Survivin promotes cell proliferation in human hepatocellular carcinoma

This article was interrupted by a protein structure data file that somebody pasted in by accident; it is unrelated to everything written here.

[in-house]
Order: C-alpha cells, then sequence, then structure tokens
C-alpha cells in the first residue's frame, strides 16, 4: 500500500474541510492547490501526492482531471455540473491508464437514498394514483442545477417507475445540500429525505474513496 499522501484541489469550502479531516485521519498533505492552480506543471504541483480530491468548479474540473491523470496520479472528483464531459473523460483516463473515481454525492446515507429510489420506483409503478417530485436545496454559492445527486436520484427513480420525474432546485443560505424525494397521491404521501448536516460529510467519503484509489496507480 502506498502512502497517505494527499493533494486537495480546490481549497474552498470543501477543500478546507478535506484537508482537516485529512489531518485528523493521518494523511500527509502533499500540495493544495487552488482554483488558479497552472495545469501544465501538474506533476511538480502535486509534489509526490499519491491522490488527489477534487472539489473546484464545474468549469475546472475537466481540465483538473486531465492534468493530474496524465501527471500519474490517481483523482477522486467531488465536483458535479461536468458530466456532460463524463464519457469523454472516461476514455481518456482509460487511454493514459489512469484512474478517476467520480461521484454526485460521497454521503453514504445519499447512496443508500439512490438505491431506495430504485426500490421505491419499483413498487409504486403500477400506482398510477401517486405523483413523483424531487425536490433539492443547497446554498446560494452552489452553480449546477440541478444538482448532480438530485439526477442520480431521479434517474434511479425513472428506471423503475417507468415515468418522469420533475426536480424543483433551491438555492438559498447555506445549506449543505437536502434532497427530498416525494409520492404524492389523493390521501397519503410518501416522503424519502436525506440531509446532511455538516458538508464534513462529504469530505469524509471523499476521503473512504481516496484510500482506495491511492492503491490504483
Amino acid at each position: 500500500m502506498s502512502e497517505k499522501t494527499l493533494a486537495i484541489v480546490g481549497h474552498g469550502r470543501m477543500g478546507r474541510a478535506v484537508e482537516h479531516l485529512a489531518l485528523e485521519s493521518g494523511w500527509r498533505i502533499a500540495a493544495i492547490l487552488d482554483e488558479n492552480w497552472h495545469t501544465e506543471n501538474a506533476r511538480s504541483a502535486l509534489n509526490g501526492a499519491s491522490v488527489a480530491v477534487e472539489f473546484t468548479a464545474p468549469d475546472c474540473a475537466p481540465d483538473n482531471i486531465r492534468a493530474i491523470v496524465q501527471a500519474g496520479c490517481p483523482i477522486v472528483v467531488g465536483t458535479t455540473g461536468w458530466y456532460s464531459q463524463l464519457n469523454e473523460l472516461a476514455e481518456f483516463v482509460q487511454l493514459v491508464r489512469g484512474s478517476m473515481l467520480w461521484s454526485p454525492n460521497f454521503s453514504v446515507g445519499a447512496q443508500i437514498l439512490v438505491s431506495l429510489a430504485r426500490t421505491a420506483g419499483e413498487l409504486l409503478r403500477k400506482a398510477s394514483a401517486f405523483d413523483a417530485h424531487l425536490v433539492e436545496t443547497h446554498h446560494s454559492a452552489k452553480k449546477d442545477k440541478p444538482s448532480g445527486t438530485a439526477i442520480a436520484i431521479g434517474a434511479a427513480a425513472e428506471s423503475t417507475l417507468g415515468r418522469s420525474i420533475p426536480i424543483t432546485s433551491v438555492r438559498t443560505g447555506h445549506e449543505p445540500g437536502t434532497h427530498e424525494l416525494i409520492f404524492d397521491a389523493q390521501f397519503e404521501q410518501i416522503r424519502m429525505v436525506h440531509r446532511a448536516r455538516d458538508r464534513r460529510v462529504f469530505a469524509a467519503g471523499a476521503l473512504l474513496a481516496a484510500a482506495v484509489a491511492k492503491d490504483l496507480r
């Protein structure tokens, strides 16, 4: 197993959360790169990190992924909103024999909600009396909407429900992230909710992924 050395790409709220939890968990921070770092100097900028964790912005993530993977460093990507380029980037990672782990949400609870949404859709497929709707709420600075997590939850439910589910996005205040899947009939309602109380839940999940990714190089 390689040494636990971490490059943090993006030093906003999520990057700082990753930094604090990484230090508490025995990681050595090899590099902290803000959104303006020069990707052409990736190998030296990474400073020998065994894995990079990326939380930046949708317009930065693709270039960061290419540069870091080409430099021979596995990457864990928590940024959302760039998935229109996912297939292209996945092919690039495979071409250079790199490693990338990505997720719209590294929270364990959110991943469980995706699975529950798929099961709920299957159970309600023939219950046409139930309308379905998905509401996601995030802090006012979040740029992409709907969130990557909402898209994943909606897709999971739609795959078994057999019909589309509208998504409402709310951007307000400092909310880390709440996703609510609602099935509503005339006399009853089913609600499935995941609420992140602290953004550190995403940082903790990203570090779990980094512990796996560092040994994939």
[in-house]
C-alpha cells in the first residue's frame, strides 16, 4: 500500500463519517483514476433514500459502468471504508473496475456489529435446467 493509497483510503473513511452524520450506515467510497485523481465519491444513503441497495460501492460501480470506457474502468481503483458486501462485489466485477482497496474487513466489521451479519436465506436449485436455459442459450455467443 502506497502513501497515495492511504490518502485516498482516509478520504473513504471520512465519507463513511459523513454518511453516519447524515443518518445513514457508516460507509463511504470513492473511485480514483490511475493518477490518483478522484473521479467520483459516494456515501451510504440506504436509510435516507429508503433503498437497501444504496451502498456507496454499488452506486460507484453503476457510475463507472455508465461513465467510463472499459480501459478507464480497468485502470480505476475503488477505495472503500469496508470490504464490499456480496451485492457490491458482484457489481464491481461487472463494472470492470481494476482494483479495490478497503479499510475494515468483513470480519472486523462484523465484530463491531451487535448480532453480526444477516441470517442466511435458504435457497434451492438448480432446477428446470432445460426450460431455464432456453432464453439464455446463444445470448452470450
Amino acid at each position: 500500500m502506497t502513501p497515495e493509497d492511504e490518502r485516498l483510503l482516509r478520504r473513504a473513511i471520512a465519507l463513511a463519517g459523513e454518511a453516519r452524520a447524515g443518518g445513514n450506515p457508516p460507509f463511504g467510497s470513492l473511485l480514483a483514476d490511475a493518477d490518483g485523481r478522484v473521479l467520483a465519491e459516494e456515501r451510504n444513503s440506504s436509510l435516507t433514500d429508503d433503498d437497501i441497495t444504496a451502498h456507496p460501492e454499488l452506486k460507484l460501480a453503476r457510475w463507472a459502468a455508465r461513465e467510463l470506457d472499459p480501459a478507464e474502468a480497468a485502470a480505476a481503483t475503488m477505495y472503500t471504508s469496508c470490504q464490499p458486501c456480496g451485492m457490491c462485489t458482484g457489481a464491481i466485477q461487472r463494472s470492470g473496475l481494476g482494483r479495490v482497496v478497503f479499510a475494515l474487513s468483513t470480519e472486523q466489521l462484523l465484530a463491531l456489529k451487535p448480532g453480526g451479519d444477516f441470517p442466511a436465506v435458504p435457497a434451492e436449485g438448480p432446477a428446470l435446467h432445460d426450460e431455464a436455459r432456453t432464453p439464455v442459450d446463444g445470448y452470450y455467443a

Survivin is a recently described inhibitor of apoptosis. Because suppression of apoptosis is important for carcinogenesis and tumor growth, we investigated the expression and function of survivin in human hepatocellular carcinomas (HCCs). We have shown that 4 HCC cell lines and 7 out of 8 human HCC tissues expressed survivin messenger RNA (mRNA), whereas expression of survivin mRNA was not detected in normal liver and nontumor areas of these tissues using the reverse transcription polymerase chain reaction. Survivin was detected primarily in the nucleus by immunofluorescence staining of HCC cells. In addition, 14 of 20 (70%) HCC tissues showed positive nuclear staining for survivin, whereas nontumor tissues showed little detectable staining by immunohistochemistry. Survivin expression strongly correlated with the proliferation index but not significantly with the apoptosis index in HCC tissues. Therefore, we performed cell cycle analysis after survivin transfection and showed that overexpression of survivin resulted in a decrease in the G0 /G1 phase and an increase in the S phase in all 4 HCC cell lines. Furthermore, we have found that survivin interacted with cyclin-dependent kinase 4 (Cdk4) and overexpression of survivin released p21WAF1/Cip1 (p21) from Cdk4. From these results, we conclude that survivin promotes cell proliferation by interacting with Cdk4 and releasing p21 from Cdk4. This may play an important role in carcinogenesis and progression of human HCCs.